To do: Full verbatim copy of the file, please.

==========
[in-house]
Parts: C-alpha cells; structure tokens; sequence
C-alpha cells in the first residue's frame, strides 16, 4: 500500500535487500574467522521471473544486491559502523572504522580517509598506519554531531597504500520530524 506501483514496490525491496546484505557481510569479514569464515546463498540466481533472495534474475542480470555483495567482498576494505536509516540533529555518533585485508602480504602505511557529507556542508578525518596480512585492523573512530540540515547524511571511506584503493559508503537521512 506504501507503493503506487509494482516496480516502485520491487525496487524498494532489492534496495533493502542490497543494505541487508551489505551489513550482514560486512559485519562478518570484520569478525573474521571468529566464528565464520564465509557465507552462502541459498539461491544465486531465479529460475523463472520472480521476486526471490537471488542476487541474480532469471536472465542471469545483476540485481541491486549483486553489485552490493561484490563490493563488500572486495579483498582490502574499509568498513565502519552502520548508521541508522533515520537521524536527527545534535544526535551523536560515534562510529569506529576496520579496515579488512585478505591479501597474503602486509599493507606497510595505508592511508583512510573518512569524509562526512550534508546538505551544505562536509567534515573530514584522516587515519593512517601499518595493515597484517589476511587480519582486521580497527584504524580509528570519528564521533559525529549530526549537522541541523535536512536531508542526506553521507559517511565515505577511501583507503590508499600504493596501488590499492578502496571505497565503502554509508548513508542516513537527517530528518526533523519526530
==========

[in-house]
Parts: C-alpha cells; structure tokens; sequence
C-alpha cells in the first residue's frame, strides 16, 4: 500500500535487500574467522521471473544486491559502523572504522580517509598506519554531531597504500520530524 506501483514496490525491496546484505557481510569479514569464515546463498540466481533472495534474475542480470555483495567482498576494505536509516540533529555518533585485508602480504602505511557529507556542508578525518596480512585492523573512530540540515547524511571511506584503493559508503537521512 506504501507503493503506487509494482516496480516502485520491487525496487524498494532489492534496495533493502542490497543494505541487508551489505551489513550482514560486512559485519562478518570484520569478525573474521571468529566464528565464520564465509557465507552462502541459498539461491544465486531465479529460475523463472520472480521476486526471490537471488542476487541474480532469471536472465542471469545483476540485481541491486549483486553489485552490493561484490563490493563488500572486495579483498582490502574499509568498513565502519552502520548508521541508522533515520537521524536527527545534535544526535551523536560515534562510529569506529576496520579496515579488512585478505591479501597474503602486509599493507606497510595505508592511508583512510573518512569524509562526512550534508546538505551544505562536509567534515573530514584522516587515519593512517601499518595493515597484517589476511587480519582486521580497527584504524580509528570519528564521533559525529549530526549537522541541523535536512536531508542526506553521507559517511565515505577511501583507503590508499600504493596501488590499492578502496571505497565503502554509508548513508542516513537527517530528518526533523519526530